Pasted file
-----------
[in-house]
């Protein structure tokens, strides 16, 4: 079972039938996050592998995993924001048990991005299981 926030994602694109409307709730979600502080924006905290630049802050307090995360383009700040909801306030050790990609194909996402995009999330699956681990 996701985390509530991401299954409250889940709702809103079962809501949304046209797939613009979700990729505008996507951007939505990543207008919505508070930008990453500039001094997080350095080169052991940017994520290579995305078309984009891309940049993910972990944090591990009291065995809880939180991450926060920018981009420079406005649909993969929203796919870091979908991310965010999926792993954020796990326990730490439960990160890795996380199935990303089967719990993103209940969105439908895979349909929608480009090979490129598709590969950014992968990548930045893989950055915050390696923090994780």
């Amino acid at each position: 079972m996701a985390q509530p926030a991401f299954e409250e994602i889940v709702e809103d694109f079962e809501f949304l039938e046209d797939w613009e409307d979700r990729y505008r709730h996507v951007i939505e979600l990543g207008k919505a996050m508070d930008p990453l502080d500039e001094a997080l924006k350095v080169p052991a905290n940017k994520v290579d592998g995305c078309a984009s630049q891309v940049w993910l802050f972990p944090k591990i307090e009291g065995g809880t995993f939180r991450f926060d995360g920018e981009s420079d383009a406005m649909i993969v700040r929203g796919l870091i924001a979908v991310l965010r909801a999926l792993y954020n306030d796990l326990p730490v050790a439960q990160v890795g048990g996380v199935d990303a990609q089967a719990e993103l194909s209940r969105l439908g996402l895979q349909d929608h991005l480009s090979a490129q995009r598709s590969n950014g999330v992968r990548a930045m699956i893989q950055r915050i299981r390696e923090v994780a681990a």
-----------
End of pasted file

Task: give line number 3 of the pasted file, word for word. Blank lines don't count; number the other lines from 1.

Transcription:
């Amino acid at each position: 079972m996701a985390q509530p926030a991401f299954e409250e994602i889940v709702e809103d694109f079962e809501f949304l039938e046209d797939w613009e409307d979700r990729y505008r709730h996507v951007i939505e979600l990543g207008k919505a996050m508070d930008p990453l502080d500039e001094a997080l924006k350095v080169p052991a905290n940017k994520v290579d592998g995305c078309a984009s630049q891309v940049w993910l802050f972990p944090k591990i307090e009291g065995g809880t995993f939180r991450f926060d995360g920018e981009s420079d383009a406005m649909i993969v700040r929203g796919l870091i924001a979908v991310l965010r909801a999926l792993y954020n306030d796990l326990p730490v050790a439960q990160v890795g048990g996380v199935d990303a990609q089967a719990e993103l194909s209940r969105l439908g996402l895979q349909d929608h991005l480009s090979a490129q995009r598709s590969n950014g999330v992968r990548a930045m699956i893989q950055r915050i299981r390696e923090v994780a681990a």